Courtesy of the artist
In "The Grey Ship," Erika M. Anderson takes unlikely leaps of faith between extremes.
In "The Grey Ship," Erika M. Anderson takes unlikely leaps of faith between extremes. Courtesy of the artist
Song: "The Grey Ship"
CD: Past Life Martyred Saints
Erika M. Anderson, formerly of the band Gowns, is a master of the mid-length, cathartic rock song. Running over seven minutes, her song "The Grey Ship" — from Past Life Martyred Saints, her solo debut under the name EMA — is a sprawling multi-part example of a style showcases in Gowns' "White Like Heaven." Sonic Youth parodied the prog-rock tendency to name each of a lengthy song's "movements" in Daydream Nation's "Trilogy," but "The Grey Ship," likewise aware of its self-indulgence, doesn't need to be arch about it. Anderson may be punk, but her talent is for noisy rock music that creates a communal emotional state — intimacy unsuited to irony.
In its first part, "The Grey Ship" sounds like a hastily recorded sketch, with EMA shuffling through a pleasant, albeit ominous, tune. "I thought it would come from further north than that," she repeats, dazed by the unexpected arrival of a portentous ship. After a few minutes, a blunt transition bumps the listener into a higher-fidelity recording and a full band. EMA lets an ominous synth drone, some abstract electric guitar slashing and a sawing viola intensify until they're a writhing mass, exploding for a few seconds of bashing before pulling back. It all concludes with a bleak coda: "My great-grandmother lived on the prairie / Nothing, and nothing, and nothing, and nothing," Anderson sings as she trails off. "I got the same feeling inside of me / Nothing, and nothing, and nothing, and nothing."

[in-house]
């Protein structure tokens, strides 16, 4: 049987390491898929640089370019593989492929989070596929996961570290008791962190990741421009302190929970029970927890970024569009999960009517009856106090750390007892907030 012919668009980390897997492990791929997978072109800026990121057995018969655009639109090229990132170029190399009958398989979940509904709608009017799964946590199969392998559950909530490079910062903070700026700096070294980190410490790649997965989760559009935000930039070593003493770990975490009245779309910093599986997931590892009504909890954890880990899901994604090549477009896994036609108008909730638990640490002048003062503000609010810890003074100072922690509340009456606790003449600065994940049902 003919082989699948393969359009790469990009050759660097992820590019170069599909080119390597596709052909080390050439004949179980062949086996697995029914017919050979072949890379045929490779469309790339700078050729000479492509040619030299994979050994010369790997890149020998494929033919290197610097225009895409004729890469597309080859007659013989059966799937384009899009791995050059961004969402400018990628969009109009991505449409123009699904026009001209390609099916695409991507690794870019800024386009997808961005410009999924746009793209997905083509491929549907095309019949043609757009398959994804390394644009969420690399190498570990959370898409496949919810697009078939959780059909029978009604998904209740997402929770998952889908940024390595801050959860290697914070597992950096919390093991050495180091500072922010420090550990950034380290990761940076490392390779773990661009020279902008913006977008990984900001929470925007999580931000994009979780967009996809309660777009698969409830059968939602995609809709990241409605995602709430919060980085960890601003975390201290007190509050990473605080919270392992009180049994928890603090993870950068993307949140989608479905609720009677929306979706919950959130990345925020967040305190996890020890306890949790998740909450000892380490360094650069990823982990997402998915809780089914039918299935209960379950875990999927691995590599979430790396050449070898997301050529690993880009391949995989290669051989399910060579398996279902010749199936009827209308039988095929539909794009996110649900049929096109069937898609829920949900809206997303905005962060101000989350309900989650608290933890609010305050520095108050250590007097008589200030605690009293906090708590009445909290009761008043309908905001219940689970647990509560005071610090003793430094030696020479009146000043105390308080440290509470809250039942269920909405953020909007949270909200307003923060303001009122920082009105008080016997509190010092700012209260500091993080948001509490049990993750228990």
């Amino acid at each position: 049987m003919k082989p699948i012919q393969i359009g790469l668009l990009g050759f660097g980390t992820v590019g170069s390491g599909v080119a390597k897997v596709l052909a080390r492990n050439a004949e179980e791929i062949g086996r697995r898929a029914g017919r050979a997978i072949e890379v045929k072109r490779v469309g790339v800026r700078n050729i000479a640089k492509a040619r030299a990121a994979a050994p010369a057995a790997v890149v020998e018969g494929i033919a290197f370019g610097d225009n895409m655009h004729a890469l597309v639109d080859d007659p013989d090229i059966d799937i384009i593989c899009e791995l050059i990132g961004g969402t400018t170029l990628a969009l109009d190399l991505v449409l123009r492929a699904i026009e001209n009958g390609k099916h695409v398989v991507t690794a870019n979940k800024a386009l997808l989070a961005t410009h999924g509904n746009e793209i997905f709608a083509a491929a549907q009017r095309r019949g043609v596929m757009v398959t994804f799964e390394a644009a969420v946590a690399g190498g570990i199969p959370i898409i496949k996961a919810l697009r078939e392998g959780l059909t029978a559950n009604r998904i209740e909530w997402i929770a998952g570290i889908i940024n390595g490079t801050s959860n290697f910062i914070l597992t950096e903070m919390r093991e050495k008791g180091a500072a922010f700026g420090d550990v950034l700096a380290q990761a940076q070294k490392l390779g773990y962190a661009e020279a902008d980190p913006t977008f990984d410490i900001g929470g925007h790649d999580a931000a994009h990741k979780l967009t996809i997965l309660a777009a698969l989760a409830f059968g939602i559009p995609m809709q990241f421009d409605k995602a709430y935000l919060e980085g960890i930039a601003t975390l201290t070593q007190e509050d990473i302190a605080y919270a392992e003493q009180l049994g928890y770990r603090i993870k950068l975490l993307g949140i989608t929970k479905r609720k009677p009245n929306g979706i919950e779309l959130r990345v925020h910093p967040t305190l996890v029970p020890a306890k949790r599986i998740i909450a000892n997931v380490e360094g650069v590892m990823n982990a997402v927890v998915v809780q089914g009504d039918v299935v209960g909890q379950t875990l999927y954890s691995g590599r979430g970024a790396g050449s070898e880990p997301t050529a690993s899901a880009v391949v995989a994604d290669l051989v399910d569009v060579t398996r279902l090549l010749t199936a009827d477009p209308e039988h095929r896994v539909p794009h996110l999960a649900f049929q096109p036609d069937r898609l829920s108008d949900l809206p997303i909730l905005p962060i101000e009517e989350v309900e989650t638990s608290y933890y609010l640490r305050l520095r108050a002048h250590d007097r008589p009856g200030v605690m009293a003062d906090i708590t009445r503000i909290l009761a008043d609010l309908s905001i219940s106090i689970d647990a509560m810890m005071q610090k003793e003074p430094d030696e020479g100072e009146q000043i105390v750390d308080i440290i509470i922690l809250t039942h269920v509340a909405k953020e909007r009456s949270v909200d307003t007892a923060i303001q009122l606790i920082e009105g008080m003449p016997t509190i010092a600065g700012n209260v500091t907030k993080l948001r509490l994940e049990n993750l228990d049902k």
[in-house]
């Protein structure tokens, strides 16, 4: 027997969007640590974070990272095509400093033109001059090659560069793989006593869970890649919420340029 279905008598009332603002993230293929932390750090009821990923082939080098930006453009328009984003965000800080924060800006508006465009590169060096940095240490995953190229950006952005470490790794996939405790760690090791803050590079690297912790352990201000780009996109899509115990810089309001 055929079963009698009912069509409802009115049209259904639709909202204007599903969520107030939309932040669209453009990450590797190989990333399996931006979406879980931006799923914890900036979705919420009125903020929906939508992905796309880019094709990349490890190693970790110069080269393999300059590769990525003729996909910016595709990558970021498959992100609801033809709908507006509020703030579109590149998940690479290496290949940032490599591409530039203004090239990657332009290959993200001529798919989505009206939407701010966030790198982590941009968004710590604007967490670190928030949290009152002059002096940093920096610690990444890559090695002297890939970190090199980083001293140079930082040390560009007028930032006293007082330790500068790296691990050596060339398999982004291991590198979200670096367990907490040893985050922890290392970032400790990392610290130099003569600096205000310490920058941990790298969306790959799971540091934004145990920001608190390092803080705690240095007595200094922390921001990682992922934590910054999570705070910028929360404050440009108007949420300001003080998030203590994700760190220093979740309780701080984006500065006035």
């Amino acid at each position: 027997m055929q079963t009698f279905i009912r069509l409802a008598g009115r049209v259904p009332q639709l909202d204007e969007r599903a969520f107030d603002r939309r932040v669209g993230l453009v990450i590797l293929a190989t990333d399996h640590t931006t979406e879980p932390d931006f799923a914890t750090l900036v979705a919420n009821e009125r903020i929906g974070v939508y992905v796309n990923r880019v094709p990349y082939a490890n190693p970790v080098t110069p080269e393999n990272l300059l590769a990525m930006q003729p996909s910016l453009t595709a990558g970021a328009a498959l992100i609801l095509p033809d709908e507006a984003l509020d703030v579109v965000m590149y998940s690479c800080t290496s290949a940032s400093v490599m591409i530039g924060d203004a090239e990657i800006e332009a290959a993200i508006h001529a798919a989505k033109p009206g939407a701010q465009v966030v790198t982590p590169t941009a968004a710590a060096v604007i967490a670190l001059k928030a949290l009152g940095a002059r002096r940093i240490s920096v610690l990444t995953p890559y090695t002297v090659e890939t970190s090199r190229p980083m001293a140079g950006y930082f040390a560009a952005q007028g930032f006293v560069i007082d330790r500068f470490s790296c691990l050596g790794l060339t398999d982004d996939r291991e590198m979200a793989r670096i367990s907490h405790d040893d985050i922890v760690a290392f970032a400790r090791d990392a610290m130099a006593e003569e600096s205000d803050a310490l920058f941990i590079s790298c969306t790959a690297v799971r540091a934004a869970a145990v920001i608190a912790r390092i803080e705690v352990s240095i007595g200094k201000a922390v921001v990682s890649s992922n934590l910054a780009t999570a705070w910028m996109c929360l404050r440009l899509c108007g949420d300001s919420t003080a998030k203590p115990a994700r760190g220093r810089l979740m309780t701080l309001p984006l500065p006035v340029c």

Whether she's whispering or hollering, Anderson is an equally compelling singer. And, like the aforementioned Sonic Youth's Kim Gordon, Anderson has an expert grasp on rock lyrics as meaningful nonsense — equal parts cliché, cut-up and raw, artful personal admission. Throughout her career, Anderson has made music that hangs together because of these unlikely leaps of faith between extremes. The stakes are higher on the excellent Past Life Martyred Saints, but Anderson is only jumping more confidently.